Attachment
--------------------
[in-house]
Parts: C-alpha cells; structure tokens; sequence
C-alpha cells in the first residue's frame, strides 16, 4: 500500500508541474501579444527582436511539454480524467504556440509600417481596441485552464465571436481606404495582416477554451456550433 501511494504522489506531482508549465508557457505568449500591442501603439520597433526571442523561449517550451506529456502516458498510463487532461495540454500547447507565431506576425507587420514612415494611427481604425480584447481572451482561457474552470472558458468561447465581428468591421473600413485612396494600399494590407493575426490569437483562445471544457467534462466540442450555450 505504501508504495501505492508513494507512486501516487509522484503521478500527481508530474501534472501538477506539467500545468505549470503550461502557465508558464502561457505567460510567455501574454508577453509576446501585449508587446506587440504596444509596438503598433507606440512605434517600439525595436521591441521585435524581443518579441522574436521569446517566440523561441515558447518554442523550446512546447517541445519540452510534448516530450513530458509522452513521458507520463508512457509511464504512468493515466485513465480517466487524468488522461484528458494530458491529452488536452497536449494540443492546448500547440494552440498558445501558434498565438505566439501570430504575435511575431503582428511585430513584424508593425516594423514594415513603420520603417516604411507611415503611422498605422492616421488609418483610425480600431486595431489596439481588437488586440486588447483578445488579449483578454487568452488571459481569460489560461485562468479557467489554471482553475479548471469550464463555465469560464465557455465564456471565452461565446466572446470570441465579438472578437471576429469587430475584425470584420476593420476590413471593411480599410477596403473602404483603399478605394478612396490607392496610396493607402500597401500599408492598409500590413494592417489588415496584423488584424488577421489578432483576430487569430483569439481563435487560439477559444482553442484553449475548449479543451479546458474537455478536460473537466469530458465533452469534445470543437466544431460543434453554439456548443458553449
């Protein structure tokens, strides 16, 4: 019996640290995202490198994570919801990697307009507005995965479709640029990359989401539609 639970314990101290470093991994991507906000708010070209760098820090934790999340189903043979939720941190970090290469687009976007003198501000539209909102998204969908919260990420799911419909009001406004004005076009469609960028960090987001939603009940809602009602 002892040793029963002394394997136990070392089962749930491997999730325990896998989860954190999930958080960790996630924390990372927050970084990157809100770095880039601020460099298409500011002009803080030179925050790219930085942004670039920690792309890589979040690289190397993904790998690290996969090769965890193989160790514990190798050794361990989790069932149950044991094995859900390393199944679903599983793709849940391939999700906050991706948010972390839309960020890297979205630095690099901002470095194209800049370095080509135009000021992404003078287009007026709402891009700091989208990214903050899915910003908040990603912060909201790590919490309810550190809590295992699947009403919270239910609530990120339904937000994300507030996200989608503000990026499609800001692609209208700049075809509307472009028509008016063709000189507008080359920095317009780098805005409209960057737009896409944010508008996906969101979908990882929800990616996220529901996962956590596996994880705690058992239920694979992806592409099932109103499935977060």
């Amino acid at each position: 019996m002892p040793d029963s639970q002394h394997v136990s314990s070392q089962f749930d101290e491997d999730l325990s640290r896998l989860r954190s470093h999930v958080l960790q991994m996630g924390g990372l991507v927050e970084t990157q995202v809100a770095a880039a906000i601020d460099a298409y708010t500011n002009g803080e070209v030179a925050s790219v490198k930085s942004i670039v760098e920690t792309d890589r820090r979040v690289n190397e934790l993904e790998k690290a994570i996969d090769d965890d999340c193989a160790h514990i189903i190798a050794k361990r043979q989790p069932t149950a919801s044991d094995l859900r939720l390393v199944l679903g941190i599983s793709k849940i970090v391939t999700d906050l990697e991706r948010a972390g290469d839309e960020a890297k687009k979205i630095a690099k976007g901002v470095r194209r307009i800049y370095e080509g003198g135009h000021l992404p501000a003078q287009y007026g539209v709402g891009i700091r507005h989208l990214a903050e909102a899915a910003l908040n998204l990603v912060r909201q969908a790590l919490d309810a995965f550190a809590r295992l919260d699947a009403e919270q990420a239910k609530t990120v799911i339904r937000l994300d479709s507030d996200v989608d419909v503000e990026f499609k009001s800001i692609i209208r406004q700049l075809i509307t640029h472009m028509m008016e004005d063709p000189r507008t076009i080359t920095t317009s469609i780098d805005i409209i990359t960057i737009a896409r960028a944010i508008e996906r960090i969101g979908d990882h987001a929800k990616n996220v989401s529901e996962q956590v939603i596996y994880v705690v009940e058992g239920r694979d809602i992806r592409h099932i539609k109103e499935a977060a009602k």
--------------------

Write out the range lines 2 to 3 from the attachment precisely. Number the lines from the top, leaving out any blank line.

Parts: C-alpha cells; structure tokens; sequence
C-alpha cells in the first residue's frame, strides 16, 4: 500500500508541474501579444527582436511539454480524467504556440509600417481596441485552464465571436481606404495582416477554451456550433 501511494504522489506531482508549465508557457505568449500591442501603439520597433526571442523561449517550451506529456502516458498510463487532461495540454500547447507565431506576425507587420514612415494611427481604425480584447481572451482561457474552470472558458468561447465581428468591421473600413485612396494600399494590407493575426490569437483562445471544457467534462466540442450555450 505504501508504495501505492508513494507512486501516487509522484503521478500527481508530474501534472501538477506539467500545468505549470503550461502557465508558464502561457505567460510567455501574454508577453509576446501585449508587446506587440504596444509596438503598433507606440512605434517600439525595436521591441521585435524581443518579441522574436521569446517566440523561441515558447518554442523550446512546447517541445519540452510534448516530450513530458509522452513521458507520463508512457509511464504512468493515466485513465480517466487524468488522461484528458494530458491529452488536452497536449494540443492546448500547440494552440498558445501558434498565438505566439501570430504575435511575431503582428511585430513584424508593425516594423514594415513603420520603417516604411507611415503611422498605422492616421488609418483610425480600431486595431489596439481588437488586440486588447483578445488579449483578454487568452488571459481569460489560461485562468479557467489554471482553475479548471469550464463555465469560464465557455465564456471565452461565446466572446470570441465579438472578437471576429469587430475584425470584420476593420476590413471593411480599410477596403473602404483603399478605394478612396490607392496610396493607402500597401500599408492598409500590413494592417489588415496584423488584424488577421489578432483576430487569430483569439481563435487560439477559444482553442484553449475548449479543451479546458474537455478536460473537466469530458465533452469534445470543437466544431460543434453554439456548443458553449